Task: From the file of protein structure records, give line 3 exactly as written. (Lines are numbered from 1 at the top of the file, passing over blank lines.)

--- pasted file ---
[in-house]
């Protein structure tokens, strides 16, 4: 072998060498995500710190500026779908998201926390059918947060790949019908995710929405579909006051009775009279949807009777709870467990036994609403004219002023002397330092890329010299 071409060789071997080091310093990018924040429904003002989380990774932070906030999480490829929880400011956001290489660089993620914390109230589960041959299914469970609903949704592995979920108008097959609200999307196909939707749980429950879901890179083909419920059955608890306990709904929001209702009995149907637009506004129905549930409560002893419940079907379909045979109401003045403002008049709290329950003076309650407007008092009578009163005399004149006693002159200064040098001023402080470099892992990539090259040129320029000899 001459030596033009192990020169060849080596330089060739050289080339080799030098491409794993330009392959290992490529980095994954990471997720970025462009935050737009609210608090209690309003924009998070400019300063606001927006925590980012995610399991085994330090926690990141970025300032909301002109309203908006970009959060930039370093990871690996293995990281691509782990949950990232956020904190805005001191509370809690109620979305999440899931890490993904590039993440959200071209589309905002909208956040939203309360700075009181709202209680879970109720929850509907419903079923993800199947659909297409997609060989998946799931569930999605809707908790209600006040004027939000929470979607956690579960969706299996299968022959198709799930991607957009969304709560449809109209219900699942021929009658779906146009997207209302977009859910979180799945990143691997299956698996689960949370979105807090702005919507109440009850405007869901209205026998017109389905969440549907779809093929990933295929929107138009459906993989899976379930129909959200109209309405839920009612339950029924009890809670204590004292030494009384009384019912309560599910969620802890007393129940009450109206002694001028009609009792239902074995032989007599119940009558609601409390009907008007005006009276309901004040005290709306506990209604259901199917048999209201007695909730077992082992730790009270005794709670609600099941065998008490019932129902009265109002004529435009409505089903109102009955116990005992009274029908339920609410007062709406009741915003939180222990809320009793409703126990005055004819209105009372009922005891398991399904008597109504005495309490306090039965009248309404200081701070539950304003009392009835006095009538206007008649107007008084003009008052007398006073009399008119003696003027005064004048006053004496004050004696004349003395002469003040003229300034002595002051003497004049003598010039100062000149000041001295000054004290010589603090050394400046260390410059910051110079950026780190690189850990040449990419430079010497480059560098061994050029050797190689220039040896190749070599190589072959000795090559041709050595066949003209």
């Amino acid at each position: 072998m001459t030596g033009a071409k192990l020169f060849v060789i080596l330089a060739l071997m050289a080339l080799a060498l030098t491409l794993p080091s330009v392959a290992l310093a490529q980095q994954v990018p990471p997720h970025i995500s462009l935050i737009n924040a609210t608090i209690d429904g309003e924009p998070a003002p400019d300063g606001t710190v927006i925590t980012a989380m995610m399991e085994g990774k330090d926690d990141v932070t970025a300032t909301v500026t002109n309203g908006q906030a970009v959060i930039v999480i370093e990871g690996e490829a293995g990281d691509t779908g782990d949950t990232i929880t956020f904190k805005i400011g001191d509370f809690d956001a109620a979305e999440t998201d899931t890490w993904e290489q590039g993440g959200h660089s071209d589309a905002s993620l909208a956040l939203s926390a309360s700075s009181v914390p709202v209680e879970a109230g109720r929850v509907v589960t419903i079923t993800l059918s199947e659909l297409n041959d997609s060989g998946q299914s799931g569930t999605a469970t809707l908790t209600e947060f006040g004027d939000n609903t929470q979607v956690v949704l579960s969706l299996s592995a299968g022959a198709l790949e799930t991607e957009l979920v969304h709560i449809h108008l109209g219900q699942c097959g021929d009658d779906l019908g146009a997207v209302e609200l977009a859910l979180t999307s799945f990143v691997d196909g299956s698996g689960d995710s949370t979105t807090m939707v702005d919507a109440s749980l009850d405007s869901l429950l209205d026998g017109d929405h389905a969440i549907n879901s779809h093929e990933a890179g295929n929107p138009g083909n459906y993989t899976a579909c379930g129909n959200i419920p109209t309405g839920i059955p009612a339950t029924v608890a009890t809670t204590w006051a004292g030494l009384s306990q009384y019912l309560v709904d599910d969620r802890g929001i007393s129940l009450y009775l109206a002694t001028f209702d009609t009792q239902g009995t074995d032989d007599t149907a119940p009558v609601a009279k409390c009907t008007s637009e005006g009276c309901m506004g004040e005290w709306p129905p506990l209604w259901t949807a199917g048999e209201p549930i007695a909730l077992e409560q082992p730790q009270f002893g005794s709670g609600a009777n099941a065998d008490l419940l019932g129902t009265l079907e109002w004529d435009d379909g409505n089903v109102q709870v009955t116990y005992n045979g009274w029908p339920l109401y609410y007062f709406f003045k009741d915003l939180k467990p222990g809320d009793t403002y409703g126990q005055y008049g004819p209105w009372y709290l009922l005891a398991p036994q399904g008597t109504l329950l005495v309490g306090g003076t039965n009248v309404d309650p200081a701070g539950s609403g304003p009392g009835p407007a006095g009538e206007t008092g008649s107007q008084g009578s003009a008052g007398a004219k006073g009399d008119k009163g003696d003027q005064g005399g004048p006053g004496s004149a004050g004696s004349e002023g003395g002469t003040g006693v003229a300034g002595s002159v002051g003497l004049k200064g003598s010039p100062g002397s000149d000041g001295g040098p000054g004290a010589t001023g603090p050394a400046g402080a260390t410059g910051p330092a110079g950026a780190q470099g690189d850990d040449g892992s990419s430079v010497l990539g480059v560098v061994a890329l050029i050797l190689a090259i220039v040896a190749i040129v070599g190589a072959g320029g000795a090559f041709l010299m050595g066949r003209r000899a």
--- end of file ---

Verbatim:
């Amino acid at each position: 072998m001459t030596g033009a071409k192990l020169f060849v060789i080596l330089a060739l071997m050289a080339l080799a060498l030098t491409l794993p080091s330009v392959a290992l310093a490529q980095q994954v990018p990471p997720h970025i995500s462009l935050i737009n924040a609210t608090i209690d429904g309003e924009p998070a003002p400019d300063g606001t710190v927006i925590t980012a989380m995610m399991e085994g990774k330090d926690d990141v932070t970025a300032t909301v500026t002109n309203g908006q906030a970009v959060i930039v999480i370093e990871g690996e490829a293995g990281d691509t779908g782990d949950t990232i929880t956020f904190k805005i400011g001191d509370f809690d956001a109620a979305e999440t998201d899931t890490w993904e290489q590039g993440g959200h660089s071209d589309a905002s993620l909208a956040l939203s926390a309360s700075s009181v914390p709202v209680e879970a109230g109720r929850v509907v589960t419903i079923t993800l059918s199947e659909l297409n041959d997609s060989g998946q299914s799931g569930t999605a469970t809707l908790t209600e947060f006040g004027d939000n609903t929470q979607v956690v949704l579960s969706l299996s592995a299968g022959a198709l790949e799930t991607e957009l979920v969304h709560i449809h108008l109209g219900q699942c097959g021929d009658d779906l019908g146009a997207v209302e609200l977009a859910l979180t999307s799945f990143v691997d196909g299956s698996g689960d995710s949370t979105t807090m939707v702005d919507a109440s749980l009850d405007s869901l429950l209205d026998g017109d929405h389905a969440i549907n879901s779809h093929e990933a890179g295929n929107p138009g083909n459906y993989t899976a579909c379930g129909n959200i419920p109209t309405g839920i059955p009612a339950t029924v608890a009890t809670t204590w006051a004292g030494l009384s306990q009384y019912l309560v709904d599910d969620r802890g929001i007393s129940l009450y009775l109206a002694t001028f209702d009609t009792q239902g009995t074995d032989d007599t149907a119940p009558v609601a009279k409390c009907t008007s637009e005006g009276c309901m506004g004040e005290w709306p129905p506990l209604w259901t949807a199917g048999e209201p549930i007695a909730l077992e409560q082992p730790q009270f002893g005794s709670g609600a009777n099941a065998d008490l419940l019932g129902t009265l079907e109002w004529d435009d379909g409505n089903v109102q709870v009955t116990y005992n045979g009274w029908p339920l109401y609410y007062f709406f003045k009741d915003l939180k467990p222990g809320d009793t403002y409703g126990q005055y008049g004819p209105w009372y709290l009922l005891a398991p036994q399904g008597t109504l329950l005495v309490g306090g003076t039965n009248v309404d309650p200081a701070g539950s609403g304003p009392g009835p407007a006095g009538e206007t008092g008649s107007q008084g009578s003009a008052g007398a004219k006073g009399d008119k009163g003696d003027q005064g005399g004048p006053g004496s004149a004050g004696s004349e002023g003395g002469t003040g006693v003229a300034g002595s002159v002051g003497l004049k200064g003598s010039p100062g002397s000149d000041g001295g040098p000054g004290a010589t001023g603090p050394a400046g402080a260390t410059g910051p330092a110079g950026a780190q470099g690189d850990d040449g892992s990419s430079v010497l990539g480059v560098v061994a890329l050029i050797l190689a090259i220039v040896a190749i040129v070599g190589a072959g320029g000795a090559f041709l010299m050595g066949r003209r000899a």